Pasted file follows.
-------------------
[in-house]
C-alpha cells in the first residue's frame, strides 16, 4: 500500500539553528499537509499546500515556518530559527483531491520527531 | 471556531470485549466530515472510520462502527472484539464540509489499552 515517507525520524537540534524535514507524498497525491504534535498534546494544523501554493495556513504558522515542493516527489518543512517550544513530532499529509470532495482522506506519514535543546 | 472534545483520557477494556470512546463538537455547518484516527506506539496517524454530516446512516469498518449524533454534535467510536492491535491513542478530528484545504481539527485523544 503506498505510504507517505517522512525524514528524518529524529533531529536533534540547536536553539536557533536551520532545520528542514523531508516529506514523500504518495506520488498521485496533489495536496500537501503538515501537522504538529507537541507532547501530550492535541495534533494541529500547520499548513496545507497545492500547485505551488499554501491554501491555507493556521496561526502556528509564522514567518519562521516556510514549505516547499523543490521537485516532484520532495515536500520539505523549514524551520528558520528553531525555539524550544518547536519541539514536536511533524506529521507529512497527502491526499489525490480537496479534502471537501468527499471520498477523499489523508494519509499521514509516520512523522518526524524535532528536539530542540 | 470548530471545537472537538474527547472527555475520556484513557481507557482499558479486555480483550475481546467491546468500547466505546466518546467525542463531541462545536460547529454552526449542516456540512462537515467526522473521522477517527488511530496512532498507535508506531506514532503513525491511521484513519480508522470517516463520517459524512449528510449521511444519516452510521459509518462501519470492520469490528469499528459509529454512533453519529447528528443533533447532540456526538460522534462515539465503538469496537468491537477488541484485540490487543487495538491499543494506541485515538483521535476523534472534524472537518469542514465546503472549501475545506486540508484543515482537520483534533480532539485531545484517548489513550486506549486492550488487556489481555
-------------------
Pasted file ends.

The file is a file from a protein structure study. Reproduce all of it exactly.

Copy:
[in-house]
C-alpha cells in the first residue's frame, strides 16, 4: 500500500539553528499537509499546500515556518530559527483531491520527531 | 471556531470485549466530515472510520462502527472484539464540509489499552 515517507525520524537540534524535514507524498497525491504534535498534546494544523501554493495556513504558522515542493516527489518543512517550544513530532499529509470532495482522506506519514535543546 | 472534545483520557477494556470512546463538537455547518484516527506506539496517524454530516446512516469498518449524533454534535467510536492491535491513542478530528484545504481539527485523544 503506498505510504507517505517522512525524514528524518529524529533531529536533534540547536536553539536557533536551520532545520528542514523531508516529506514523500504518495506520488498521485496533489495536496500537501503538515501537522504538529507537541507532547501530550492535541495534533494541529500547520499548513496545507497545492500547485505551488499554501491554501491555507493556521496561526502556528509564522514567518519562521516556510514549505516547499523543490521537485516532484520532495515536500520539505523549514524551520528558520528553531525555539524550544518547536519541539514536536511533524506529521507529512497527502491526499489525490480537496479534502471537501468527499471520498477523499489523508494519509499521514509516520512523522518526524524535532528536539530542540 | 470548530471545537472537538474527547472527555475520556484513557481507557482499558479486555480483550475481546467491546468500547466505546466518546467525542463531541462545536460547529454552526449542516456540512462537515467526522473521522477517527488511530496512532498507535508506531506514532503513525491511521484513519480508522470517516463520517459524512449528510449521511444519516452510521459509518462501519470492520469490528469499528459509529454512533453519529447528528443533533447532540456526538460522534462515539465503538469496537468491537477488541484485540490487543487495538491499543494506541485515538483521535476523534472534524472537518469542514465546503472549501475545506486540508484543515482537520483534533480532539485531545484517548489513550486506549486492550488487556489481555